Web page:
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Decisions , decisions and only 10 years left to come up with the correct decision.
I don't have quite that long, but the same sentiment. I just wish I could stay away from these SS strategy threads since the rules will probably be different by the time I get there. I keep getting drawn back since the planning tools presume or require input concerning the decision. I need to do a sensitivity analysis, as you did, that was smart...make it easier to ignore the whole thing.
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Old 07-08-2016, 10:26 AM   #85
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We have a whole lot less time to wait than Mulligan (who's a youngster anyway ), and I was reading these threads and learned all about the mulligan clause (returning all benefits and resetting the formula at 70), and also the spousal benefit clause when they rescinded all that good stuff.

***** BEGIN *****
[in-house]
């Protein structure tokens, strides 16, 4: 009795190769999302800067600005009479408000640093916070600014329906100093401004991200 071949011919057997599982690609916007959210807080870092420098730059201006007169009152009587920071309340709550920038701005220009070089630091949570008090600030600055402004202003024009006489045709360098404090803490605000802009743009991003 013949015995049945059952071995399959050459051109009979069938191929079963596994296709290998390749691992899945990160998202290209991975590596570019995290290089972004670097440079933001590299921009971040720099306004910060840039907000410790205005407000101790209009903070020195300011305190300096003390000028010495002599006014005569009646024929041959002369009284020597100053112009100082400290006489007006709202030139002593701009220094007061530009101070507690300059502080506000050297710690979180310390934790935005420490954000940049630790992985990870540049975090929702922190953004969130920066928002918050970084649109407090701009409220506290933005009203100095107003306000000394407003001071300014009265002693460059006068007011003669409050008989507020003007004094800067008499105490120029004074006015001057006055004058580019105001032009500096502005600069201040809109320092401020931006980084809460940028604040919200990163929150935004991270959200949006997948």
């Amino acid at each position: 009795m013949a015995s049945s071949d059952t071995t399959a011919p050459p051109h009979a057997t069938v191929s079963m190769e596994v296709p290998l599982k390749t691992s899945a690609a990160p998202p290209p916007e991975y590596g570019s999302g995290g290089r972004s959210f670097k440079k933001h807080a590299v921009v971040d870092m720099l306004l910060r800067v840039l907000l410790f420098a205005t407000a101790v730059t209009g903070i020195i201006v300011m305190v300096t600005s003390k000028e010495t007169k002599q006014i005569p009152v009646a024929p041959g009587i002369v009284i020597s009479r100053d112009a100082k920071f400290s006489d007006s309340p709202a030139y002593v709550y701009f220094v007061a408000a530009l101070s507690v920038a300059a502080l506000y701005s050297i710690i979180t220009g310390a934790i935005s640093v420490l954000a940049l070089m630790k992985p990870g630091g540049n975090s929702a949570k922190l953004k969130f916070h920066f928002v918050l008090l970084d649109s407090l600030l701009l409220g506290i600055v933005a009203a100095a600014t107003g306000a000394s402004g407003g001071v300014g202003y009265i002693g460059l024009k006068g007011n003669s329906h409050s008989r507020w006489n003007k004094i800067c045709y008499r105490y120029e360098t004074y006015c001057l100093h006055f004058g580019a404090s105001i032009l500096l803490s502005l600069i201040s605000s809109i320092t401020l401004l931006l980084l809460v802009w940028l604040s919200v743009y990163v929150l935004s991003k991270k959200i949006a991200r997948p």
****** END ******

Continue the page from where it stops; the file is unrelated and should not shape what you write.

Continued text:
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Old 07-08-2016, 10:49 AM   #86
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We have a whole lot less time to wait than Mulligan (who's a youngster anyway ), and I was reading these threads and learned all about the mulligan clause (returning all benefits and resetting the formula at 70), and also the spousal benefit clause when they rescinded all that good stuff.


Ya, I knew I was screwed on SS long ago...But I was getting all excited about the "spousal benefit"...Hmm, maybe me and the long time GF should get married....Wait, GPO? What the hell is that? Crap that kills that idea. Looks like no marriage plans for me...Wait, hold up....but now if Obamacare keeps flying through the roof, paying for a ring to get that $175 a month spousal health insurance with $200 or so yearly deductible may mean marriage is not permanently off the table yet!